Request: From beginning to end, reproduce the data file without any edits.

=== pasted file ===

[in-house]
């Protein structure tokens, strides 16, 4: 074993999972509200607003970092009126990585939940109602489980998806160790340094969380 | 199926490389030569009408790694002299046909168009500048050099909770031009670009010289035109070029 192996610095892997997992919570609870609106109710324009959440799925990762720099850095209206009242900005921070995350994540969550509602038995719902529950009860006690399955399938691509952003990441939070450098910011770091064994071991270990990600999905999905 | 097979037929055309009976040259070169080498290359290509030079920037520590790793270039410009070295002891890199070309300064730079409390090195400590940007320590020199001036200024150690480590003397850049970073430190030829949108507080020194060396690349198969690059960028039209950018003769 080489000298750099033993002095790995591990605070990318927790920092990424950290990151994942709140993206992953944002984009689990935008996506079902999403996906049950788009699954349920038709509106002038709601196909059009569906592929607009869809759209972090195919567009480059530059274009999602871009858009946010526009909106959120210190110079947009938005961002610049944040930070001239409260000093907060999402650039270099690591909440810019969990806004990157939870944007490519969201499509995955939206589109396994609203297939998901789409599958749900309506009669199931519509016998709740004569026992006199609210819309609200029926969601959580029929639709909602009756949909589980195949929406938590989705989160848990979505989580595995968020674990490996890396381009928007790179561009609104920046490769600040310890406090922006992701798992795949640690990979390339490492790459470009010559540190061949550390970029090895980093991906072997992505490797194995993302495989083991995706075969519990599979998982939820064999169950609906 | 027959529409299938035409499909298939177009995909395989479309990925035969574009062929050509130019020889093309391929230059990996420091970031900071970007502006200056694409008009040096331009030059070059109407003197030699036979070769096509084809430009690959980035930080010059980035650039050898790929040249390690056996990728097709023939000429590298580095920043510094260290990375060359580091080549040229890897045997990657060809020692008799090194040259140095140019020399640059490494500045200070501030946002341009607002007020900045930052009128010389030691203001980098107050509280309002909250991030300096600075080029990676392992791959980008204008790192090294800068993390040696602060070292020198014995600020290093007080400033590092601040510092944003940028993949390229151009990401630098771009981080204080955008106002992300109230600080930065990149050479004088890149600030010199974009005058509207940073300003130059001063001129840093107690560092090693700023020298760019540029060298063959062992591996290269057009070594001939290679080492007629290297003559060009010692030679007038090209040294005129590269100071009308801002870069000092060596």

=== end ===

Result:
[in-house]
């Protein structure tokens, strides 16, 4: 074993999972509200607003970092009126990585939940109602489980998806160790340094969380 | 199926490389030569009408790694002299046909168009500048050099909770031009670009010289035109070029 192996610095892997997992919570609870609106109710324009959440799925990762720099850095209206009242900005921070995350994540969550509602038995719902529950009860006690399955399938691509952003990441939070450098910011770091064994071991270990990600999905999905 | 097979037929055309009976040259070169080498290359290509030079920037520590790793270039410009070295002891890199070309300064730079409390090195400590940007320590020199001036200024150690480590003397850049970073430190030829949108507080020194060396690349198969690059960028039209950018003769 080489000298750099033993002095790995591990605070990318927790920092990424950290990151994942709140993206992953944002984009689990935008996506079902999403996906049950788009699954349920038709509106002038709601196909059009569906592929607009869809759209972090195919567009480059530059274009999602871009858009946010526009909106959120210190110079947009938005961002610049944040930070001239409260000093907060999402650039270099690591909440810019969990806004990157939870944007490519969201499509995955939206589109396994609203297939998901789409599958749900309506009669199931519509016998709740004569026992006199609210819309609200029926969601959580029929639709909602009756949909589980195949929406938590989705989160848990979505989580595995968020674990490996890396381009928007790179561009609104920046490769600040310890406090922006992701798992795949640690990979390339490492790459470009010559540190061949550390970029090895980093991906072997992505490797194995993302495989083991995706075969519990599979998982939820064999169950609906 | 027959529409299938035409499909298939177009995909395989479309990925035969574009062929050509130019020889093309391929230059990996420091970031900071970007502006200056694409008009040096331009030059070059109407003197030699036979070769096509084809430009690959980035930080010059980035650039050898790929040249390690056996990728097709023939000429590298580095920043510094260290990375060359580091080549040229890897045997990657060809020692008799090194040259140095140019020399640059490494500045200070501030946002341009607002007020900045930052009128010389030691203001980098107050509280309002909250991030300096600075080029990676392992791959980008204008790192090294800068993390040696602060070292020198014995600020290093007080400033590092601040510092944003940028993949390229151009990401630098771009981080204080955008106002992300109230600080930065990149050479004088890149600030010199974009005058509207940073300003130059001063001129840093107690560092090693700023020298760019540029060298063959062992591996290269057009070594001939290679080492007629290297003559060009010692030679007038090209040294005129590269100071009308801002870069000092060596």